The use of opiates in general, and opioids in particular, is considered to be an effective treatment for arthritis, although it's less common than the use of anti-inflammatory drugs. Rheumatologists, or arthritis experts, are often more inclined to prescribe an opioid like morphine than an anti-inflammatory drug, since anti-inflammatory drugs can be accompanied by dangerous or even fatal side effects. However, many people are afraid of the "junkie" stigma that goes along with the use of prescription narcotics, including doctors.
While opioid drugs have changed over the years, the image of people becoming addicted to them hasn't. People are often afraid to start taking an opiod because they think they'll become dependent. Even when people agree to take them, they often take smaller doses than the doctor prescribed because they think they'll ward off addiction that way. Instead, the lower dose of drugs doesn't help them and their arthritic pain persists. But there are now time-release versions of narcotics to treat chronic pain that reduce the chance of addiction; they are administered by pill or patch and gradually make their way into the bloodstream to deliver a steady dose of pain relief. This type of long-acting drug doesn't offer the high that was once associated with a quick injection of an opioid, and it also doesn't feature a dramatic comedown after the drug wears off. The drawback to such drugs is that they don't completely wipe away the pain, although it's reduced enough so that you can function normally. Anti-inflammatory pain relievers typically don't get rid of the pain altogether, either.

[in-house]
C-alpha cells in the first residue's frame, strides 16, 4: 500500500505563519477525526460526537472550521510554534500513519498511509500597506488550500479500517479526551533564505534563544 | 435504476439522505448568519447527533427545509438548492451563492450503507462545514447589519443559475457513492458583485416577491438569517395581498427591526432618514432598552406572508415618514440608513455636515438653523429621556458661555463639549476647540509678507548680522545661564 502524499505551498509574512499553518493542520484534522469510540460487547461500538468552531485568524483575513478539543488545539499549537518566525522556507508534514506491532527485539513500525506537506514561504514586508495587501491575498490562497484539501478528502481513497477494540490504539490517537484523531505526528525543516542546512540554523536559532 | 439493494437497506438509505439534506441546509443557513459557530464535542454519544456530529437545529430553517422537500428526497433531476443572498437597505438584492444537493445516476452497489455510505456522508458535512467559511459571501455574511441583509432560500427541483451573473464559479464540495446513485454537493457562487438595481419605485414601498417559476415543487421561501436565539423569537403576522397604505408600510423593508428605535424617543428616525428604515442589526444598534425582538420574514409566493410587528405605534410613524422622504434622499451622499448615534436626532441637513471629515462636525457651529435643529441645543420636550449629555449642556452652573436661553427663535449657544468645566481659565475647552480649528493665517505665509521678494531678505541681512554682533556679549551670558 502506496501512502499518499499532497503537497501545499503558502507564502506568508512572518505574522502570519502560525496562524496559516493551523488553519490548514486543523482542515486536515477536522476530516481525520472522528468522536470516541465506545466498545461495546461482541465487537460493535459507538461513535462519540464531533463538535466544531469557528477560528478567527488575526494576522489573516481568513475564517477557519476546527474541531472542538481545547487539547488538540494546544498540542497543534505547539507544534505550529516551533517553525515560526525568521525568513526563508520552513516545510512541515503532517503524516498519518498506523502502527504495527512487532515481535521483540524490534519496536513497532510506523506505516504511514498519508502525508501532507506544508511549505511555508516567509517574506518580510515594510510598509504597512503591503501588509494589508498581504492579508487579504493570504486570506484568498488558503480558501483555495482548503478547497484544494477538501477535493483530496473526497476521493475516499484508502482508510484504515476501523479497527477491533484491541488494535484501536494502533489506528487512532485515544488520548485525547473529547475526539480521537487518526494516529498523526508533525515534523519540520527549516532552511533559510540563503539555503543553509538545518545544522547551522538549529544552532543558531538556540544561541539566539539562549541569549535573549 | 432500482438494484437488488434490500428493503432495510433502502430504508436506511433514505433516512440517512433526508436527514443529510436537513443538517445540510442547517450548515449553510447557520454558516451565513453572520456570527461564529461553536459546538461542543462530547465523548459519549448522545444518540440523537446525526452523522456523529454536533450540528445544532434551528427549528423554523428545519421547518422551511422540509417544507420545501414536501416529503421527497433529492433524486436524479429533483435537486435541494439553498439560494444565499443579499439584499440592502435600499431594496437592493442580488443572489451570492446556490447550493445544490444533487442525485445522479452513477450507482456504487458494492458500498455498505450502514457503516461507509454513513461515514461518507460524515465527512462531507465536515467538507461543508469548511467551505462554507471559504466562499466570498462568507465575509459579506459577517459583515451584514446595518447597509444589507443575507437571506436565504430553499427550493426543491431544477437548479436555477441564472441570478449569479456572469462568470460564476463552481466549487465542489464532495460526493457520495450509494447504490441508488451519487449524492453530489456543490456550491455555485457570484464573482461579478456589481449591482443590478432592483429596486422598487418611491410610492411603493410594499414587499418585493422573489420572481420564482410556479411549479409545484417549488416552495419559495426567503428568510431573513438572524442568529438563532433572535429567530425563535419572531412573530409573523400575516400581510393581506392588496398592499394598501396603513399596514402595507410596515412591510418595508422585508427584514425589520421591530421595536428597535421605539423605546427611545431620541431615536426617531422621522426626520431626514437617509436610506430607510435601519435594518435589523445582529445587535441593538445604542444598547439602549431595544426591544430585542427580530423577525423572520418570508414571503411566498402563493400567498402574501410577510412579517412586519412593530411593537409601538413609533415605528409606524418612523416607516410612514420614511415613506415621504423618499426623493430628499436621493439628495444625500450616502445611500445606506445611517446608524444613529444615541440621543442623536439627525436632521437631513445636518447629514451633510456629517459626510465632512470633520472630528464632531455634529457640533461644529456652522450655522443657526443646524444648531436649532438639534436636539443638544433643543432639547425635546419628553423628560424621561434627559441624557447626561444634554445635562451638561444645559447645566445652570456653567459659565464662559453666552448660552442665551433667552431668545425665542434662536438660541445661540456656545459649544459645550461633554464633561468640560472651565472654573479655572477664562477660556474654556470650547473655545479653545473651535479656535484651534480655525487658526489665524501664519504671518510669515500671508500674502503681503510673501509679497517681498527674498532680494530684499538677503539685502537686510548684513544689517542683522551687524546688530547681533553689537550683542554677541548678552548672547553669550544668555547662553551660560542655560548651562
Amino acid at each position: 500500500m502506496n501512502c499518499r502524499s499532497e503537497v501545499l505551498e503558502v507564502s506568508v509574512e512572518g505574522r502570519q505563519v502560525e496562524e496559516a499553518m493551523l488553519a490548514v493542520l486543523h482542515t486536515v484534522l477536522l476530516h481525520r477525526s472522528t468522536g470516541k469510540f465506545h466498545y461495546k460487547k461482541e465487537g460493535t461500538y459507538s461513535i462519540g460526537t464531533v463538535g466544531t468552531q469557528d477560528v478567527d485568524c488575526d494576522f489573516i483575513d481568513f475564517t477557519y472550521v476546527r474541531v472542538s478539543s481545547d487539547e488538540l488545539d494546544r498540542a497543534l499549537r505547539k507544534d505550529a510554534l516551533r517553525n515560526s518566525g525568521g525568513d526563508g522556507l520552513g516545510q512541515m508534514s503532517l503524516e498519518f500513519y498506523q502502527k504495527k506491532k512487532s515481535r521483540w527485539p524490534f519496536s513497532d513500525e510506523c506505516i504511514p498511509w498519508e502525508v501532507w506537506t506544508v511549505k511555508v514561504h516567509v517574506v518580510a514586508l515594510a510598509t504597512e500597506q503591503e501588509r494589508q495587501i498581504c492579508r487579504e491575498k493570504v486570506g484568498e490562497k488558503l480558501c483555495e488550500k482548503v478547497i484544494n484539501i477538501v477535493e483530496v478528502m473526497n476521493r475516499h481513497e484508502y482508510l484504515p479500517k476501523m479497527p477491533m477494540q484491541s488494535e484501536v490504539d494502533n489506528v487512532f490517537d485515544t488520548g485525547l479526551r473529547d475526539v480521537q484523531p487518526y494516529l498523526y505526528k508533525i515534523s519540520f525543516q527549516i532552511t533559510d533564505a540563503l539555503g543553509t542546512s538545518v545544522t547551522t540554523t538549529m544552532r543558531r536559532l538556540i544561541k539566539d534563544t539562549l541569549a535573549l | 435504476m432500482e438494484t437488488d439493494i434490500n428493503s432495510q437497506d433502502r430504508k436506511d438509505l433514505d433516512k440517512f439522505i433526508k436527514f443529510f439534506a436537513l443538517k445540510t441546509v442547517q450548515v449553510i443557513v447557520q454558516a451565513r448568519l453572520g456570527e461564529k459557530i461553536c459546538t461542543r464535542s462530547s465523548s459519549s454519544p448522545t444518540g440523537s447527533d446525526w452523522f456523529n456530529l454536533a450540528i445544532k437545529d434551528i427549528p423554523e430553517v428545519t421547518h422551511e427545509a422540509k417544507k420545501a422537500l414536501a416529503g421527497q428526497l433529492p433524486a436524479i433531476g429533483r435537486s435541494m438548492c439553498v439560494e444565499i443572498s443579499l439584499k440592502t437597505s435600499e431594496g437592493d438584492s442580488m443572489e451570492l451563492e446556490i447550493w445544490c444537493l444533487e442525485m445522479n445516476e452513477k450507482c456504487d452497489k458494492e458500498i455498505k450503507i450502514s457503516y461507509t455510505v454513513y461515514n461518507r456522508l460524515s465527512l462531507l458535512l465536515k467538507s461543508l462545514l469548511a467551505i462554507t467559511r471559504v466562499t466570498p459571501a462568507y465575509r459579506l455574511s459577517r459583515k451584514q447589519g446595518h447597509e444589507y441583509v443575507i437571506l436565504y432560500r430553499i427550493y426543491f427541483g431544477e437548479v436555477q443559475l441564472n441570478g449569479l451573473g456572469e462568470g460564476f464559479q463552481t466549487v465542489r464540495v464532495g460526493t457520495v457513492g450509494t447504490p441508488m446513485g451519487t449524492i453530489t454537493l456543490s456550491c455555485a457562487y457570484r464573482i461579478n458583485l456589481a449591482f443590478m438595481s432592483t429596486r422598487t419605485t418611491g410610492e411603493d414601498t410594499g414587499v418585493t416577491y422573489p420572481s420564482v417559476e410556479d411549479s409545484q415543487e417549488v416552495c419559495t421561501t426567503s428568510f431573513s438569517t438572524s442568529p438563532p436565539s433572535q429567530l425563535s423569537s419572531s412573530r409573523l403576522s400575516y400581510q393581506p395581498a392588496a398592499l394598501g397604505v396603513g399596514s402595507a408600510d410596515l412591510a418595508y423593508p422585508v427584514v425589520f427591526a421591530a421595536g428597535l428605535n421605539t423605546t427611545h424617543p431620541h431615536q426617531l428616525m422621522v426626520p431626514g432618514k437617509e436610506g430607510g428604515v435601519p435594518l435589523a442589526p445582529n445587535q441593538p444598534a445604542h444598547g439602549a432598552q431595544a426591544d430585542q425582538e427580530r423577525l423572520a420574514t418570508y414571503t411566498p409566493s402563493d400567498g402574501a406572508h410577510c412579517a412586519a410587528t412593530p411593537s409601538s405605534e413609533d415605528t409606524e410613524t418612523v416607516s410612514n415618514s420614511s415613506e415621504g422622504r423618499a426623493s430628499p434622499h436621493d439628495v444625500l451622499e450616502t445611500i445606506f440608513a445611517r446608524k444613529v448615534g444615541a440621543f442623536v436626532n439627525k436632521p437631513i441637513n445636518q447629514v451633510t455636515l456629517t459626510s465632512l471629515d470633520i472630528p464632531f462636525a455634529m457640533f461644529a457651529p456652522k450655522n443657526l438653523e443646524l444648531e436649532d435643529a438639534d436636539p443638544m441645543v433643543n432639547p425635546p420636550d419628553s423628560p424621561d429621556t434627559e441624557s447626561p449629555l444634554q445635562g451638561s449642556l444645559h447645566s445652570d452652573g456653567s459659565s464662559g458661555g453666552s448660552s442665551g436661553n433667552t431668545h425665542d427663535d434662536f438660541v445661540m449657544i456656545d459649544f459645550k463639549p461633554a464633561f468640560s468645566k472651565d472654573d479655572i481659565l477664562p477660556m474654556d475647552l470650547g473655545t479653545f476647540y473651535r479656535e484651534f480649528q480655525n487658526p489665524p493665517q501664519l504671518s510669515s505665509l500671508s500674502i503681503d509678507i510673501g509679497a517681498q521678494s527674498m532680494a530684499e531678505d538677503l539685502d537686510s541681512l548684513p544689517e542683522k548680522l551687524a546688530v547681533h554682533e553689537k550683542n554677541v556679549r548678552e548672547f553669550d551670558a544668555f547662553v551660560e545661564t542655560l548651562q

Of course, addiction remains a possibility, as do other risky side effects. But many rheumatologists still consider opioids safer than over-the-counter pain relievers taken for a long period. Despite this, many doctors remain hesitant to prescribe opiate pain relievers to treat arthritis.